Sherrie Roth grew up in Western Kansas thinking that there was no place in the universe more fascinating than outer space. After her mother vetoed astronaut as a career ambition, she went on to study journalism and physics in hopes of becoming a science writer. She published her first science fiction short story in 1979 and then waited a lot of tables while she looked for inspiration for the next story. When it finally came, it declared to her that it had to be whole book, nothing less. One night, while digesting this disturbing piece of news, she drank way too many shots of ouzo with her boyfriend. She woke up thirty-one years later demanding to know what was going on.
The boyfriend, who she had apparently long since married, explained that in a fit of practicality she had gone back to school and gotten a degree in geophysics and had spent the last 28 years interpreting seismic data in the oil industry. The good news, according to Mr. Cronin, was that she had found it at least mildly entertaining and ridiculously well-paying The bad news was that the two of them had still managed to spend almost all of the money. Apparently she was now Mrs. Cronin, and the further good news was that they had produced three wonderful children whom they loved dearly, even though to be honest that is where a lot of the money had gone. Even better news was that Mr. Cronin turned out to be a warm-hearted, encouraging sort who was happy to see her awake and ready to write. "It's about time," were his exact words.
Sherrie Cronin discovered that over the ensuing decades Sally Ride had already became the first woman in space and apparently did a fine job of it. No one, however, had written the book that had been in Sherrie's head for decades. The only problem was, the book informed her sternly that it had now grown into a six book series. Sherrie decided that she better start writing it before it got any longer. She's been wide awake ever since, and writing away.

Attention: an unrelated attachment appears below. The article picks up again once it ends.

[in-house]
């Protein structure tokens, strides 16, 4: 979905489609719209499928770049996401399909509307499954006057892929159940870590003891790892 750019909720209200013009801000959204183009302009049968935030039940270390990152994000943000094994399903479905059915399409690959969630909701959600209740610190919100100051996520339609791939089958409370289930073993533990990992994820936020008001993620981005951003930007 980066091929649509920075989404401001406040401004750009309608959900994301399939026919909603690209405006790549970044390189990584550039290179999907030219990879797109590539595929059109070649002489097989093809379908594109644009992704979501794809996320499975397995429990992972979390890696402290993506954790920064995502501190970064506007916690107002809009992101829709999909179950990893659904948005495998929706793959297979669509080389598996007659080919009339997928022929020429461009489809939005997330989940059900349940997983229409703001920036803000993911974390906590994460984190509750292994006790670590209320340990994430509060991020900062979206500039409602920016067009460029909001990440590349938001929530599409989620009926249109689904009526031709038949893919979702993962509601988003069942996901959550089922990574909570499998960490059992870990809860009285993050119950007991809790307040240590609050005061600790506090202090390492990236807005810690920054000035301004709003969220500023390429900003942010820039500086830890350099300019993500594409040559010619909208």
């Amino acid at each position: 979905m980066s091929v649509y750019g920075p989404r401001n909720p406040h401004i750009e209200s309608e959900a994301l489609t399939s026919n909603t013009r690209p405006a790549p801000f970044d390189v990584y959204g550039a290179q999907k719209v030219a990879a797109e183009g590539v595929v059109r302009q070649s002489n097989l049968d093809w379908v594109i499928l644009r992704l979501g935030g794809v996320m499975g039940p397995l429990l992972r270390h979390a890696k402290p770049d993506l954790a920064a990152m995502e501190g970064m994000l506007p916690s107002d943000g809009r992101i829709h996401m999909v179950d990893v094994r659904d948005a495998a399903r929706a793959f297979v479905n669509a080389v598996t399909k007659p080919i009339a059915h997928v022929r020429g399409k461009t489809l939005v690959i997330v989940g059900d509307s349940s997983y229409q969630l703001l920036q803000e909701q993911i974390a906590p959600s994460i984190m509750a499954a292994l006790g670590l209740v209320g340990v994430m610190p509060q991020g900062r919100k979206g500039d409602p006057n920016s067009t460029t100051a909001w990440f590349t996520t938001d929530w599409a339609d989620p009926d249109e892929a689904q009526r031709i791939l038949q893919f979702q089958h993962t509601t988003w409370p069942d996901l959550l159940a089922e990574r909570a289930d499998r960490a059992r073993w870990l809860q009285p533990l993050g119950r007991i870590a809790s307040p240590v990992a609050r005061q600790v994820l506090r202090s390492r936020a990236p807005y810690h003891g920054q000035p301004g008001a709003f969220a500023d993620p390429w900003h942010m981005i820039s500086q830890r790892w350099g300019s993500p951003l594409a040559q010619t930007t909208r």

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(5.00 from 1 review)
A Texan teenager discovers a frightening world in which young girls are sold when she studies abroad in Darjeeling. As she learns of an underworld she never dreamed existed, an ancient group called c3 offers to train her to use her innate skills for out of body travel to save her friends. She accepts their challenge to show those guilty of unspeakable crimes just how powerful a young woman can be.
(5.00 from 1 review)
Alex once walked away from a rare ability to warp time. Now, he needs to relearn the skill quickly. To protect his daughter he must stop the school he teaches at from turning the clock backwards to an era of white supremacy. An old friend needs Alex to solve an ancient mystery. Both are possible, but only if Alex can learn to control his temporal talents before he runs out of time.
(4.67 from 3 reviews)
An idealistic shape changer at a pharmaceutical company discovers corporate secrets that hide surprisingly vile plans. Someone is willing to kill to protect mysteries the company has worked so hard to hide. On a sales trip to the South Pacific, he is charged with murder, hunted by an unsavory boot camp manager, and must finally use his unique abilities to resist becoming the next murder victim.
(4.40 from 10 reviews)
A Nigerian beauty searching for her captive her sister vows to get the attention of an uncooperative fellow psychic. The ancient group x0 wants to ignore them both, but as the two women struggle with each other, they both become more powerful. While a fringe fanatic puts his plan in place, common links begin to forge these two radically different women together in ways even x0 barely understands.
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Smashwords book reviews by Sherrie Cronin
- Desires Revealed
on July 21, 2012
This book's best qualities surprised me. For one, it does an excellent job of touching on the sheer insanity of religious intolerance. Secondly, the tender and evolving love story between a strong female vampire and a young human girl is told in such a way as to appeal to any human with a heart, and to be a joyful affirmation for young women with similar desires. The title implies more sex than there is, but be assured that there is some lust along with the love, albeit told in a classy manner.